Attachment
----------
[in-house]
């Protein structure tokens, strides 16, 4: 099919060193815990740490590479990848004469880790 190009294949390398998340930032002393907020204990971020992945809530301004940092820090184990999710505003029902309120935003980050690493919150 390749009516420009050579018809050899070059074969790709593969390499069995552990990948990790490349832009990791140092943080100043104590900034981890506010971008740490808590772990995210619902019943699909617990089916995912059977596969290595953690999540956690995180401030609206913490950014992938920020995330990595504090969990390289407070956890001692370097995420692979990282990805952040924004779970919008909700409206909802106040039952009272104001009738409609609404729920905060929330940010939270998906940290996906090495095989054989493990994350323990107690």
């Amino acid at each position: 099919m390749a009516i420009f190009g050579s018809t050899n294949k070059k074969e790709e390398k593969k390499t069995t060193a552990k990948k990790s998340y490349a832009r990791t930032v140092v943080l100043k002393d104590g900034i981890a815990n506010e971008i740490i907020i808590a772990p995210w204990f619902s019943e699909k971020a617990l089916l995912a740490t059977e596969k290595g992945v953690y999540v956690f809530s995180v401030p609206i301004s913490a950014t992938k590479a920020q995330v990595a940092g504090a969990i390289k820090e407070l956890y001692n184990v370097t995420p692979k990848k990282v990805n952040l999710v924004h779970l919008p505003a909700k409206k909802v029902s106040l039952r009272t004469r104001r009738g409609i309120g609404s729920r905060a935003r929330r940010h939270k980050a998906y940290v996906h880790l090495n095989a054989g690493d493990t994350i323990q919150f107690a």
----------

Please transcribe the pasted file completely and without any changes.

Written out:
[in-house]
């Protein structure tokens, strides 16, 4: 099919060193815990740490590479990848004469880790 190009294949390398998340930032002393907020204990971020992945809530301004940092820090184990999710505003029902309120935003980050690493919150 390749009516420009050579018809050899070059074969790709593969390499069995552990990948990790490349832009990791140092943080100043104590900034981890506010971008740490808590772990995210619902019943699909617990089916995912059977596969290595953690999540956690995180401030609206913490950014992938920020995330990595504090969990390289407070956890001692370097995420692979990282990805952040924004779970919008909700409206909802106040039952009272104001009738409609609404729920905060929330940010939270998906940290996906090495095989054989493990994350323990107690």
């Amino acid at each position: 099919m390749a009516i420009f190009g050579s018809t050899n294949k070059k074969e790709e390398k593969k390499t069995t060193a552990k990948k990790s998340y490349a832009r990791t930032v140092v943080l100043k002393d104590g900034i981890a815990n506010e971008i740490i907020i808590a772990p995210w204990f619902s019943e699909k971020a617990l089916l995912a740490t059977e596969k290595g992945v953690y999540v956690f809530s995180v401030p609206i301004s913490a950014t992938k590479a920020q995330v990595a940092g504090a969990i390289k820090e407070l956890y001692n184990v370097t995420p692979k990848k990282v990805n952040l999710v924004h779970l919008p505003a909700k409206k909802v029902s106040l039952r009272t004469r104001r009738g409609i309120g609404s729920r905060a935003r929330r940010h939270k980050a998906y940290v996906h880790l090495n095989a054989g690493d493990t994350i323990q919150f107690a």